Friday morning at work, the wind whistling angrily against our office windows, the following conversation took place:
Coworker: What are your weekend plans?
Me: Oh, I’m going camping.
Coworker: It’s supposed to be really cold this weekend. Are you crazy?
Me: (briefly contemplates) Yup.
One fateful day, when oldest was in first grade, I walked past the cub scout recruitment table and asked for more information. I had been a girl scout through high school and thought scouts would be good for our boys. Oldest and I went to the information night, and he was immediately hooked.
Little did I know how that decision would affect my life these past six+ years. Both our boys are active in scouting and oldest hopes to earn the highest rank of Eagle. Many of our close friends are fellow scout parents, and scouting has seeped into my life in more ways than I could have imagined.
Writing, for example. Leo, the main character in SECOND IN COMMAND, is working toward Eagle and strives to live his life by the scout law. In my current WIP, the main character paved the way for girls in BSA (the new name for Boy Scouts of America as girls are now welcomed at all levels). Side note, I am all for an integrated scouting program – we are one of the only countries who segregate by gender. Personally I think we should merge the good things about girl scouts and boy scouts and create one unit, let’s call it something simple like, Scouts of America (why are they leaving the “B” in there I wonder?), and allow anyone to join.
Scouting has also pushed me out of my comfort zone on multiple occasions. Sometimes to an unpleasant end, like the time I rowed into the swimming dock. And sometimes to an uncomfortable end, like this past weekend when we camped in single digit temperatures (minus 20 with the wind chill). But I’ve learned in my wise old age that trying something you didn’t think you could do introduces you to some amazing experiences. A good friend tried Aerial fitness a few years back and is completely hooked — we tease her that she joined the circus, but the stuff she does is incredible.
When oldest started going on camp outs with scouts, hubby would take him. They would have fun and come back filthy, the clothes I packed still neatly folded in their bags. I’m pretty sure the kids stayed up until 2am and ate an obscene amount of cheese puffs on those trips. Then youngest joined the pack, and I decided to go on camp outs too, partly because I wanted to have an extra set of hands/eyes on our kiddos, and partly because I didn’t want to be left out. I love camping and nature. I don’t mind outdoor bathrooms (although I will say after this weekend that you haven’t truly lived until you’ve experienced sub zero winds under the doors of a latrine) or getting dirty and going without makeup, running water, etc.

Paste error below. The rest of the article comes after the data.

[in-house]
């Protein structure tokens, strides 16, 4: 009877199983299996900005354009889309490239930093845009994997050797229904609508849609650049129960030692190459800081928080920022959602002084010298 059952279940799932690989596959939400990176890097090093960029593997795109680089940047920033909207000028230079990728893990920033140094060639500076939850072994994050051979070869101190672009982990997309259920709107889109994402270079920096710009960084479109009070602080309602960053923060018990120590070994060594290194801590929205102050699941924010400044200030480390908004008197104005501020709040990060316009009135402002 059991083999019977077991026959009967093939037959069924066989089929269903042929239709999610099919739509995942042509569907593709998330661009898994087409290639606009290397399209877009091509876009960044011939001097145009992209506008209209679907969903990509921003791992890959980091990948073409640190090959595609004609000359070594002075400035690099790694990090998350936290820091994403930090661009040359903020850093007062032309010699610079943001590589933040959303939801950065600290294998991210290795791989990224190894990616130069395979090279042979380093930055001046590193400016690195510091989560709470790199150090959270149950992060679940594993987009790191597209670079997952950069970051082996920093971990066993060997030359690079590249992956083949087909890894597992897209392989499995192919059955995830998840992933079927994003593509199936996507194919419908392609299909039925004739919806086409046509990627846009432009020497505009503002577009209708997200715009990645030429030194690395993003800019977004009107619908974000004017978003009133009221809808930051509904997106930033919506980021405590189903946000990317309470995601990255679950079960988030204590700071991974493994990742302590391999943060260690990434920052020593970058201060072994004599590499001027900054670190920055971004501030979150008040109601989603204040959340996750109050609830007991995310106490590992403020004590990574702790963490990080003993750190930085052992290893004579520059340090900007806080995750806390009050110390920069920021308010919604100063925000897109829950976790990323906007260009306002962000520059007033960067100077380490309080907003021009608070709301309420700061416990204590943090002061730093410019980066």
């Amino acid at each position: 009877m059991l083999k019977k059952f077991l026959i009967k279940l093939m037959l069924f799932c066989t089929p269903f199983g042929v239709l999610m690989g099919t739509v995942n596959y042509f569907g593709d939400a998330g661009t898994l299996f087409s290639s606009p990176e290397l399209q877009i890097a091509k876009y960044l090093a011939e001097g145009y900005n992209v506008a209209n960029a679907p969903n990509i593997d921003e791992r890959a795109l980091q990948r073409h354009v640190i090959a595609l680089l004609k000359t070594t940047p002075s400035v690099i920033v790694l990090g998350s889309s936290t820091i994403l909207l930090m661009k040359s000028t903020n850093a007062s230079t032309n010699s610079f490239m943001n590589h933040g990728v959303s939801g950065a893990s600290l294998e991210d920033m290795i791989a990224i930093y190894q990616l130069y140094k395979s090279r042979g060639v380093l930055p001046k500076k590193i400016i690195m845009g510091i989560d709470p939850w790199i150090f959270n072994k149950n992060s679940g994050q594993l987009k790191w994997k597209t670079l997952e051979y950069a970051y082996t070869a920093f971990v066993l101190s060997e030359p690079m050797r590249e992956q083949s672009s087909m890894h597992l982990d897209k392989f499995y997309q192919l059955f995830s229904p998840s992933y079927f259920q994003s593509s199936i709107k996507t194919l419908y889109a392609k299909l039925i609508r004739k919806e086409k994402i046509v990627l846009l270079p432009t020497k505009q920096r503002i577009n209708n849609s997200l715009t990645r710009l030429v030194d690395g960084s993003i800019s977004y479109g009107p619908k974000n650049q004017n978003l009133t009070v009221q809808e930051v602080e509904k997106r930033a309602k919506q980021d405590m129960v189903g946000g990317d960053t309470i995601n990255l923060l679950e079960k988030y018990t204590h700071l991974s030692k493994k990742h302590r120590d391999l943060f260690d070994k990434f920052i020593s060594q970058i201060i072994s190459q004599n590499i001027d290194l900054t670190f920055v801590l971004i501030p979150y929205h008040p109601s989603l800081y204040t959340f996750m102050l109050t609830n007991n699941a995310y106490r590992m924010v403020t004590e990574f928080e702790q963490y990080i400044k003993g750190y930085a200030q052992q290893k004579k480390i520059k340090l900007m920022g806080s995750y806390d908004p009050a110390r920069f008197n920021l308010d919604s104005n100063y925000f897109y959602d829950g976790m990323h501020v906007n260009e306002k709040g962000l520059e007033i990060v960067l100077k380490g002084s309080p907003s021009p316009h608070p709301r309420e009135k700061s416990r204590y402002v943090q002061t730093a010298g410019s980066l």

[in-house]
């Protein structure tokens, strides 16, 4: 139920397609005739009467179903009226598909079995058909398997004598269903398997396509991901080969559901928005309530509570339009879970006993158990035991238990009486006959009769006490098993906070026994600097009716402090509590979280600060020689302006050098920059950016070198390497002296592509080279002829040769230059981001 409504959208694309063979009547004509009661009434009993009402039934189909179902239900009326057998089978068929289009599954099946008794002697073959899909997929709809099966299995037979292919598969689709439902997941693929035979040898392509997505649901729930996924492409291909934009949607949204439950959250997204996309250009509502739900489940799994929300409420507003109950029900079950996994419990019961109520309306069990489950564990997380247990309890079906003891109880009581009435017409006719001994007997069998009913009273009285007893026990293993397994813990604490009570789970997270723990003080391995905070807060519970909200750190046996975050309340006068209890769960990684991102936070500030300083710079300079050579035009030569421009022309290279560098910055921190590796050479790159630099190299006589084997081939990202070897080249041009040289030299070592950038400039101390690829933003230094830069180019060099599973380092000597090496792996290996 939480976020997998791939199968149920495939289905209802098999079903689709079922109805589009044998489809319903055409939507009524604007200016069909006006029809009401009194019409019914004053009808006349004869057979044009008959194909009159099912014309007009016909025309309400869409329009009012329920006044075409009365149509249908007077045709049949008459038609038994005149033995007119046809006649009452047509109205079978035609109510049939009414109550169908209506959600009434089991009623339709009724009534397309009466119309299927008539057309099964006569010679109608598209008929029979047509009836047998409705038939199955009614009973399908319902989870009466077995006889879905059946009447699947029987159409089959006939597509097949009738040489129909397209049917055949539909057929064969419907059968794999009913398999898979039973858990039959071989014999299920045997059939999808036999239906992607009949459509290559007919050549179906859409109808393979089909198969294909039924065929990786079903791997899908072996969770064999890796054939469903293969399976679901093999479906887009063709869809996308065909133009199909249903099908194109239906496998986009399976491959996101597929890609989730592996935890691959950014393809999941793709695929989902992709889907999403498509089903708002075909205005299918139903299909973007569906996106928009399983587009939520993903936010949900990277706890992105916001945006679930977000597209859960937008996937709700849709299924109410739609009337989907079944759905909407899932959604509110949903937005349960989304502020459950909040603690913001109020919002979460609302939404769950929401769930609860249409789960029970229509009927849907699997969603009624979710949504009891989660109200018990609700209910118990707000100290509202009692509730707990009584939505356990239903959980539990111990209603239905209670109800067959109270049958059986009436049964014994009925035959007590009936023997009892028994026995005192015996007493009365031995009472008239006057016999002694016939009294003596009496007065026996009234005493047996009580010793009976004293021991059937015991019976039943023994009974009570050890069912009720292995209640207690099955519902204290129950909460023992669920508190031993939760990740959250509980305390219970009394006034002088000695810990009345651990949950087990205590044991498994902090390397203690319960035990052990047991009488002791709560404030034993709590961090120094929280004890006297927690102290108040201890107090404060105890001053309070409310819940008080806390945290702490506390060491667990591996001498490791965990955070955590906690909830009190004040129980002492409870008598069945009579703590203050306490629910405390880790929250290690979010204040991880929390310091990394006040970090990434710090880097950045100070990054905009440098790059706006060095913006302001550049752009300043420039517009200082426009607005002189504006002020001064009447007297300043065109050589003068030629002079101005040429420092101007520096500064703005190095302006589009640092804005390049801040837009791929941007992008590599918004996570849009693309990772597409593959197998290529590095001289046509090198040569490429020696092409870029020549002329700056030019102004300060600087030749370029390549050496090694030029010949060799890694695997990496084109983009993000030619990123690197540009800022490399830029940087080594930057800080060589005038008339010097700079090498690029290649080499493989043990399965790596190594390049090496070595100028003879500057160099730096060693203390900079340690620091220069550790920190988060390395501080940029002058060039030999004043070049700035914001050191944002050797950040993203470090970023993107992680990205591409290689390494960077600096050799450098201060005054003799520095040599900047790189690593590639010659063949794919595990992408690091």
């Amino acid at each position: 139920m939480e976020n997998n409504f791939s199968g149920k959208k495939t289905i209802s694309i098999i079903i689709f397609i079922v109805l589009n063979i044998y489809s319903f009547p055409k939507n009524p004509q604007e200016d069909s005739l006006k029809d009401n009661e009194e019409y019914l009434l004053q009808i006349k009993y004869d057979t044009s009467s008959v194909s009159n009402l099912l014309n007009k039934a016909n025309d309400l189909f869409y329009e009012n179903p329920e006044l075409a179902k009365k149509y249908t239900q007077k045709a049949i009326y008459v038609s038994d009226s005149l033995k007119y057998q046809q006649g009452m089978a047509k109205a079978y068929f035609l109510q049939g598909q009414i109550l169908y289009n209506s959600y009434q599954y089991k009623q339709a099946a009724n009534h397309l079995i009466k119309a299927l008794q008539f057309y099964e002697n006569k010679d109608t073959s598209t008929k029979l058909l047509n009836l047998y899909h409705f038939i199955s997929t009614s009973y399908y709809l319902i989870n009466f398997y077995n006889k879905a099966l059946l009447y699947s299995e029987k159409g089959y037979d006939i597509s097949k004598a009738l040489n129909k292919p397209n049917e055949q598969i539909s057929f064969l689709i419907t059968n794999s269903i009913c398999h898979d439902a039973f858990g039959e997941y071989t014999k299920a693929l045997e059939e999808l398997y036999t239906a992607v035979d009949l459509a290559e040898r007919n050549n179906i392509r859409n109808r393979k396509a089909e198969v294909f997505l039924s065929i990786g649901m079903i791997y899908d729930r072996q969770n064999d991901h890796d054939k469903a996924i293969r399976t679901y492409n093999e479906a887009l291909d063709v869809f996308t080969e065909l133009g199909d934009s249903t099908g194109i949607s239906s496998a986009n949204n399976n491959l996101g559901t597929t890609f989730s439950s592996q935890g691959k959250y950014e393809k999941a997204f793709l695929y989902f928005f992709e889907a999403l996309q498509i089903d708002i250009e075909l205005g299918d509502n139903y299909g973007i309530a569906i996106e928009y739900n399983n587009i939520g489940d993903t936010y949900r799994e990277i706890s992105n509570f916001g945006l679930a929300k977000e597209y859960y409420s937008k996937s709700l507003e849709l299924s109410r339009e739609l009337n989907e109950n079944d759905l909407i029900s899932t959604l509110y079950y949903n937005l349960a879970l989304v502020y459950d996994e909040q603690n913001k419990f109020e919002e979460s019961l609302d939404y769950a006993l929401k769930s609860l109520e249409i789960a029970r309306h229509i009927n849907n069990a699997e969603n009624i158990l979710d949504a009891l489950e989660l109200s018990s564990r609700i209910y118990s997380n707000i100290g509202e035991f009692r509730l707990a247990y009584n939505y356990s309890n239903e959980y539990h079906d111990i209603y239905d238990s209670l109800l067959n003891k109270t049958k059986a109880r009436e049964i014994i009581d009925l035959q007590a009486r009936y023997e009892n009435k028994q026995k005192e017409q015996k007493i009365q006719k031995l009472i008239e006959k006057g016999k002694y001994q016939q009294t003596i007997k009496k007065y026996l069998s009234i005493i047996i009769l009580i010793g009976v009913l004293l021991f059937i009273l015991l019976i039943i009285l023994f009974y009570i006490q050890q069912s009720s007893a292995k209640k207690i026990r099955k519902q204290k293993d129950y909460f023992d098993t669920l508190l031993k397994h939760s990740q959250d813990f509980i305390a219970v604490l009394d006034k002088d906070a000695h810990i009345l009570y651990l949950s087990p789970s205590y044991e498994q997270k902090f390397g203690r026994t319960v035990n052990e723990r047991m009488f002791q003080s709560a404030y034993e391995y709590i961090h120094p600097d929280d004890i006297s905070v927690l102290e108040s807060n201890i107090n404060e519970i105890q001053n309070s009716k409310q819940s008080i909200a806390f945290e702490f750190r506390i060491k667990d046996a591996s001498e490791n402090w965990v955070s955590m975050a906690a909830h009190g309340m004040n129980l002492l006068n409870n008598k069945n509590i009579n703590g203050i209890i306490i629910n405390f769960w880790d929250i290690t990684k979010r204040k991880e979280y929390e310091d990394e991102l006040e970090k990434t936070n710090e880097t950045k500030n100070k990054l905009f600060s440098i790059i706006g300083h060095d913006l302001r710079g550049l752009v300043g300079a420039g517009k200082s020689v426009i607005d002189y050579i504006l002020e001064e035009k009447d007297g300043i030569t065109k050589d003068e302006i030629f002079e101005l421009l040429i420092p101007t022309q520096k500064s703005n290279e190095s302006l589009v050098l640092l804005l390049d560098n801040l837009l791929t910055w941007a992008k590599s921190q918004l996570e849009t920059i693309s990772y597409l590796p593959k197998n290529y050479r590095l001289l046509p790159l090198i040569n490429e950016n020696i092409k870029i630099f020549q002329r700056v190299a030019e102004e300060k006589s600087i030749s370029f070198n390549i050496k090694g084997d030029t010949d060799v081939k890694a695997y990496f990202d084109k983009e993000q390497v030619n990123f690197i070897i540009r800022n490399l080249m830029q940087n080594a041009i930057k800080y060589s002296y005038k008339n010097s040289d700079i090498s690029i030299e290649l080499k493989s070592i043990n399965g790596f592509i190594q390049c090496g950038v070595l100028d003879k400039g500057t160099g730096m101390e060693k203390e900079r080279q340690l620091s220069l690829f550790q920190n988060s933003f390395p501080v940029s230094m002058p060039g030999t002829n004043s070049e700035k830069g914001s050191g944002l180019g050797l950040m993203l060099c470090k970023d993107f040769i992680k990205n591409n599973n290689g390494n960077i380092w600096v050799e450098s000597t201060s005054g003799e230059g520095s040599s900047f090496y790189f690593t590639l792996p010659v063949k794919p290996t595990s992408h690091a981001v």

Problem: I didn’t exactly want to be the only mom there. The party crasher who makes her kids brush their teeth, go to bed before midnight, and change their underwear. Thankfully one of the other moms joined me on my first camp out, and we’ve gone together to almost all of them since. And now there are lots of moms who come out, and they bring disinfecting wipes for the latrine and healthy snacks, and I love that we watch out for each other. Some of them have become my closest friends.
Just as scouting has opened up new ideas and opportunities for my boys, it has given me the chance to connect to nature, to other people, and to my own strengths. I joined the committee and developed my leadership skills. I’ve learned how to deal with challenging situations. I’ve been able to perform for an audience (my rendition of “Have you ever seen a penguin drinking tea” is killer) which fuels the attention seeking side of my introverted personality.
I guess my point is this: you never know when an opportunity is going to change the course of your life. Stay open to new things. I volunteered to co-lead an activity at my son’s school and met my very first writer friend. She led me into a world of other writers which eventually led to the opportunity to write SECOND IN COMMAND. Sometimes when something new comes our way our first instinct is to say no, our plate is full enough already, thank you. But the thing you are eager to say no to might just be the thing that changes your life for the better.
*It was 4 degrees out when we took this picture.